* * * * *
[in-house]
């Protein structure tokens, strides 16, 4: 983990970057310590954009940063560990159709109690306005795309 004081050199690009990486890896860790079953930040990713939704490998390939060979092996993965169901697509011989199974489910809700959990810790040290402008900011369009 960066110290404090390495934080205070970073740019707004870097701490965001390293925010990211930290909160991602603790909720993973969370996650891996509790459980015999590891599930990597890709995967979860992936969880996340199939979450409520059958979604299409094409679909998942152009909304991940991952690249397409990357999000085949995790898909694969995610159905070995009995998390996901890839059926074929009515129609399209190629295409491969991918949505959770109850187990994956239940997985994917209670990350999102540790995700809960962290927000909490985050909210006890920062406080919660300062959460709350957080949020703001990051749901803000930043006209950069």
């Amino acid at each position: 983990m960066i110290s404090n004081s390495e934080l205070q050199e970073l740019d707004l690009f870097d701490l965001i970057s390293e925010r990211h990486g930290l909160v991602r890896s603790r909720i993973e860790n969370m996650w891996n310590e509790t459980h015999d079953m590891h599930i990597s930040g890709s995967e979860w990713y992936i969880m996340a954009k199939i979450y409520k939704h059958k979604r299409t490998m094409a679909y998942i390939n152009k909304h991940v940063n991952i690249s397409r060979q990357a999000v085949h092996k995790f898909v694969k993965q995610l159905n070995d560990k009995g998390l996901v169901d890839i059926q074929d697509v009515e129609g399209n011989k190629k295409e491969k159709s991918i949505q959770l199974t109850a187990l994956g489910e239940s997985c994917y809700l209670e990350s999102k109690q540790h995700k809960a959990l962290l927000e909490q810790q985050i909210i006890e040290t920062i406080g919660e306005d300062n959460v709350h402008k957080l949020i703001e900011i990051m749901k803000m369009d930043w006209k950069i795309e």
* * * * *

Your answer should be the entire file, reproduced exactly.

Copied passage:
[in-house]
């Protein structure tokens, strides 16, 4: 983990970057310590954009940063560990159709109690306005795309 004081050199690009990486890896860790079953930040990713939704490998390939060979092996993965169901697509011989199974489910809700959990810790040290402008900011369009 960066110290404090390495934080205070970073740019707004870097701490965001390293925010990211930290909160991602603790909720993973969370996650891996509790459980015999590891599930990597890709995967979860992936969880996340199939979450409520059958979604299409094409679909998942152009909304991940991952690249397409990357999000085949995790898909694969995610159905070995009995998390996901890839059926074929009515129609399209190629295409491969991918949505959770109850187990994956239940997985994917209670990350999102540790995700809960962290927000909490985050909210006890920062406080919660300062959460709350957080949020703001990051749901803000930043006209950069």
């Amino acid at each position: 983990m960066i110290s404090n004081s390495e934080l205070q050199e970073l740019d707004l690009f870097d701490l965001i970057s390293e925010r990211h990486g930290l909160v991602r890896s603790r909720i993973e860790n969370m996650w891996n310590e509790t459980h015999d079953m590891h599930i990597s930040g890709s995967e979860w990713y992936i969880m996340a954009k199939i979450y409520k939704h059958k979604r299409t490998m094409a679909y998942i390939n152009k909304h991940v940063n991952i690249s397409r060979q990357a999000v085949h092996k995790f898909v694969k993965q995610l159905n070995d560990k009995g998390l996901v169901d890839i059926q074929d697509v009515e129609g399209n011989k190629k295409e491969k159709s991918i949505q959770l199974t109850a187990l994956g489910e239940s997985c994917y809700l209670e990350s999102k109690q540790h995700k809960a959990l962290l927000e909490q810790q985050i909210i006890e040290t920062i406080g919660e306005d300062n959460v709350h402008k957080l949020i703001e900011i990051m749901k803000m369009d930043w006209k950069i795309e």